Australian chefs serve up a movable feast
THEY say a change is as good as a holiday, which may go some way to explaining why it’s almost impossible to find a chef in his or her own kitchen these days.
Food Detective is surprised domestic tourism is in the doldrums, what with the number of food industry types hopping on planes, trains and automobiles to make guest appearances, take part in culinary roadshows or strut their stuff in food programs in regions other than their own.
There’s a smorgasbord of events involving displaced chefs in coming months.
On July 24, Mark Best of Sydney’s award-winning Marque restaurant joins Melbourne’s Donovan Cooke, of Atlantic, consultant chef Paul Wilson and Bindi wines’ Michael Dhillon at Lake House in Victoria’s Daylesford to present a Winter Masterclass including demos, tastings, lunch and take-home recipes (lakehouse.com.au). From August 24 to 27, Anthony Milroy and Monique Maul from Lochiel House in the NSWBlue Mountains are off to Tasmania to hook up with Luke Burgess of Hobart’s Garagistes and Hugh Whitehouse of Saffire on the Freycinet Peninsula for a threeday food and wine extravaganza (saffire-freycinet.com.au). There will also be a steady flow of talent to Queensland’s Hamilton Island following last month’s launch of the 2011 Great Barrier Feast food and wine series with Peter Gilmore of Sydney’s Quay. Frank Camorra of Melbourne’s Movida empire will be guest chef at Hamilton’s Qualia for the second in the series on July 22-24, while Dan Hunter of The Royal Mail in Dunkeld, Victoria, will need to break out the sunscreen from December 2 to 4 (hamiltonisland.com.au/feast). They’re even at it in Townsville, with television chef Ben O’Donoghue from Brisbane, Matt Stone from Perth’s Greenhouse and Melbourne-based chef Philippa Sibley joining South Australia’s Maggie Beer and Brisbane’s David Pugh at the Chefs in the North dinner at Jupiters Townsville on July 28 (australianmusiccentre.com.au).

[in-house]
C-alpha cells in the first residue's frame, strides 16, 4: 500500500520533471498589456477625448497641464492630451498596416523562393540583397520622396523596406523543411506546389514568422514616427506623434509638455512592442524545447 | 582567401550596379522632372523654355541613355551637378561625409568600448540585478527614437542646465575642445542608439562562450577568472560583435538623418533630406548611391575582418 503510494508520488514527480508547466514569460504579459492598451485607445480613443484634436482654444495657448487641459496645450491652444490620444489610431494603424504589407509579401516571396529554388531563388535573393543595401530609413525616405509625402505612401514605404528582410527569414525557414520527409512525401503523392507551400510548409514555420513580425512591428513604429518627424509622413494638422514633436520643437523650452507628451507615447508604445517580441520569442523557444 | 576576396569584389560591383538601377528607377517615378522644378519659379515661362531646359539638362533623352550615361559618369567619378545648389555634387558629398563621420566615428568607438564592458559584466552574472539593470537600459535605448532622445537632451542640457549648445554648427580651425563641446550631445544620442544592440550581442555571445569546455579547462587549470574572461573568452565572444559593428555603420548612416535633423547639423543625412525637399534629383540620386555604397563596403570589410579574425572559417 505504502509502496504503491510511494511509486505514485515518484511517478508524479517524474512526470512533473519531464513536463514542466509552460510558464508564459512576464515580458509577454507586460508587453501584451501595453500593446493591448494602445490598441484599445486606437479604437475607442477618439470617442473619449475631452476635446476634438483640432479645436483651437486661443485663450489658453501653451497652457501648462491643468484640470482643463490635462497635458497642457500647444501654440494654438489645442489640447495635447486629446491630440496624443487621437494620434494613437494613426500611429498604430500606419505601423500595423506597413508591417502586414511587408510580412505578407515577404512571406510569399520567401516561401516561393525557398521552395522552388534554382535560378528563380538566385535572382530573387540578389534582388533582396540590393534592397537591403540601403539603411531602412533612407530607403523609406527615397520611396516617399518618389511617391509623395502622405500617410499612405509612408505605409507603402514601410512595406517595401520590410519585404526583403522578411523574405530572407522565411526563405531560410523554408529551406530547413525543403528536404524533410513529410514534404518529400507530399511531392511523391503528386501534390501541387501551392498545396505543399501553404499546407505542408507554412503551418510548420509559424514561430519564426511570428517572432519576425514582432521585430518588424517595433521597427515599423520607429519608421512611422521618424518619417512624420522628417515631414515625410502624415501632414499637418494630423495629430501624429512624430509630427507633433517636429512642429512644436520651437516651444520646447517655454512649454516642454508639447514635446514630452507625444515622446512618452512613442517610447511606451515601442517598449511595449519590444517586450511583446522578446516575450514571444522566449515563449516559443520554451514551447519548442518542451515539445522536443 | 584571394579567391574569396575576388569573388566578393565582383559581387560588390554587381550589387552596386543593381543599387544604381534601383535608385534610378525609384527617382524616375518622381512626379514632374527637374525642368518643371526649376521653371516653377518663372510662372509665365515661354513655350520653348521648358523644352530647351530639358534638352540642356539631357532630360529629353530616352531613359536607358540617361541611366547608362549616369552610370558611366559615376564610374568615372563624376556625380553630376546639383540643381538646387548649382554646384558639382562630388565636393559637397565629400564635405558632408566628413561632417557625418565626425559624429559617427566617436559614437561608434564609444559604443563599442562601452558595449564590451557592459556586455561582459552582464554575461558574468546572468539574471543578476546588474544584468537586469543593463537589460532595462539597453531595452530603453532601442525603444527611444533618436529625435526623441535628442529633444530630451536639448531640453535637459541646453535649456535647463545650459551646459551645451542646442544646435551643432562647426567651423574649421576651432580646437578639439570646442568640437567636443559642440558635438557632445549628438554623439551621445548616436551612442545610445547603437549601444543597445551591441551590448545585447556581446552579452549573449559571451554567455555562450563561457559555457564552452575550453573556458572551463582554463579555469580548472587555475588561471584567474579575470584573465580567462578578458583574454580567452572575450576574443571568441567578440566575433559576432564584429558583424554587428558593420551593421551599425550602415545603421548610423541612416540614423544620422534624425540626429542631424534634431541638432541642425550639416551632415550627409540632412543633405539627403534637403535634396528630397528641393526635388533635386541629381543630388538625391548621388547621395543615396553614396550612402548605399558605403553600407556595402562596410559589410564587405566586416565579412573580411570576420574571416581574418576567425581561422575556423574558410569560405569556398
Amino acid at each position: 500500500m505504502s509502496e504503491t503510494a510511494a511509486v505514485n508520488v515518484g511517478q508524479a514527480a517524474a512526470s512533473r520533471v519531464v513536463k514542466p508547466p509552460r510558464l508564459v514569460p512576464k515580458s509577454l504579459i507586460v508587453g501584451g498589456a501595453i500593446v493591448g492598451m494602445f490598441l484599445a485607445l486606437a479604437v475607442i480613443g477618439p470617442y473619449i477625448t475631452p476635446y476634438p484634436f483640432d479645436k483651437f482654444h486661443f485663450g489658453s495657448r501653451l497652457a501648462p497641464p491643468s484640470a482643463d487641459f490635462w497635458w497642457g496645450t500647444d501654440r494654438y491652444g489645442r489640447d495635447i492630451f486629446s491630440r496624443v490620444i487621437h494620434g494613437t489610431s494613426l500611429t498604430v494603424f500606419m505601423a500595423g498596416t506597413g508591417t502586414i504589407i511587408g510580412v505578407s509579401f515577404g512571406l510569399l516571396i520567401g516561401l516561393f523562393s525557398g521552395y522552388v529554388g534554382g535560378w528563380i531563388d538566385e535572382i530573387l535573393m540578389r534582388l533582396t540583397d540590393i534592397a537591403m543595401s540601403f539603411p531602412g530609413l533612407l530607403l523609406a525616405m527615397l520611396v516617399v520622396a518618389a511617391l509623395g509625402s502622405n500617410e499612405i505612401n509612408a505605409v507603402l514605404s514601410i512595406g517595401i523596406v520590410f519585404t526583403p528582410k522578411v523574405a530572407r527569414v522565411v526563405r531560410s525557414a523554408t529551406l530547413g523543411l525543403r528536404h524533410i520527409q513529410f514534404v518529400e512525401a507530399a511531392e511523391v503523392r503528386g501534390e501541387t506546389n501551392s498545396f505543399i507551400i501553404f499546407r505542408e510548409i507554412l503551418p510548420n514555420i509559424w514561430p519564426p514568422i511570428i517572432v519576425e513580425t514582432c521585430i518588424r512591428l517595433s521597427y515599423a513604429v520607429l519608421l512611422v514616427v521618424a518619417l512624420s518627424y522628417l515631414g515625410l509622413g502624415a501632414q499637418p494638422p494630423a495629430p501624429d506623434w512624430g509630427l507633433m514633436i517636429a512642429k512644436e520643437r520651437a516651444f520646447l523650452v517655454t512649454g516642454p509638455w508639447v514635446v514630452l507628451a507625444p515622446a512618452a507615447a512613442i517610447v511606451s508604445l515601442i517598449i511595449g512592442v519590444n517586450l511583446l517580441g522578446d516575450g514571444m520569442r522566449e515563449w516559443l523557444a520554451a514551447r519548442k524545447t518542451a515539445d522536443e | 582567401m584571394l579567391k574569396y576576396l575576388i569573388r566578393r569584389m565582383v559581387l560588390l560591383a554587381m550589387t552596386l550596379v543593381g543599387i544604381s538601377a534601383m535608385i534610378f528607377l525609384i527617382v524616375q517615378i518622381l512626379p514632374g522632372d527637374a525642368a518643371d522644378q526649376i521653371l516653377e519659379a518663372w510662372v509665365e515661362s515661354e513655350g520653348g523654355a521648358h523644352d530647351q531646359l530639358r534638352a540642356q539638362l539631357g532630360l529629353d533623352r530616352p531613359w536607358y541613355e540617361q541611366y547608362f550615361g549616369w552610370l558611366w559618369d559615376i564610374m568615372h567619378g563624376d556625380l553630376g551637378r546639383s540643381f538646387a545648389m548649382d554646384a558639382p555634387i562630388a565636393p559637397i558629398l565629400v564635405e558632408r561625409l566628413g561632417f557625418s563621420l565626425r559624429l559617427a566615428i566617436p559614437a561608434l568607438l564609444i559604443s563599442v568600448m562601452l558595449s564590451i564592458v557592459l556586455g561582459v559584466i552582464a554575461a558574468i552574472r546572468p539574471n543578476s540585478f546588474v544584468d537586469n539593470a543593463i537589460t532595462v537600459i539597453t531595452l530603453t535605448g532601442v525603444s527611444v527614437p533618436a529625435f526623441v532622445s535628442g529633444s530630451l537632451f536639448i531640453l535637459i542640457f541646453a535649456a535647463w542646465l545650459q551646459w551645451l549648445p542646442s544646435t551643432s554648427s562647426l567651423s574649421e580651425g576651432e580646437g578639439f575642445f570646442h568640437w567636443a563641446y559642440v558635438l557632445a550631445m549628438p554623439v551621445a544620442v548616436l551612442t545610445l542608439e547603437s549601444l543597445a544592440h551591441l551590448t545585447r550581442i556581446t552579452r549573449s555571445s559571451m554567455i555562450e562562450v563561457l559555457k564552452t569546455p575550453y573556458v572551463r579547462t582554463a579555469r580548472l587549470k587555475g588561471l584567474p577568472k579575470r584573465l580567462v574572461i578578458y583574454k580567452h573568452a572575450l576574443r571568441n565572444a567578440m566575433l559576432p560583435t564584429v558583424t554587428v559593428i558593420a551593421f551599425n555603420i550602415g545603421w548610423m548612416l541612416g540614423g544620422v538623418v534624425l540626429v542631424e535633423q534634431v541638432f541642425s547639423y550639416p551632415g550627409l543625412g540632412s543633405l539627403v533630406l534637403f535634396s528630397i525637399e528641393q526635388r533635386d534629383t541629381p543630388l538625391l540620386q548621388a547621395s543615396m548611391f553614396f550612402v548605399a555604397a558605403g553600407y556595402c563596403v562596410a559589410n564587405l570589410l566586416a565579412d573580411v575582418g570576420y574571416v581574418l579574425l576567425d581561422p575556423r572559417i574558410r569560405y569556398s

LIKE chefs, truffles seem to be popping up in the strangest of places. Perth-based chef Alain Fabregues recently discovered the first French Perigord truffle on his property in Toodyay, 400km from the state’s main truffle production hub, Manjimup. Fabregues will appear at the Mundaring Truffle Festival on July 30-31, and the lucky winner of T&I’s competition to win a trip for two to the event will be announced next week. Meanwhile, what is billed as the world’s first pop-up truffle shop featuring only Australian produce is open in South Melbourne throughout this month. Madame Truffles is selling Tasmanian truffles from $2.80 a gram, WAtruffles from $2.90 a gram and NSWnuggets from $3.30 a gram (madametruffles. com.au). In Canberra, the Capital Country Truffle Festival is on until the end of July (trufflefestival.com.au).
CROWNStreet in Sydney’s Surry Hills is one of the most exciting food strips in the country, with everyone from Kylie Kwong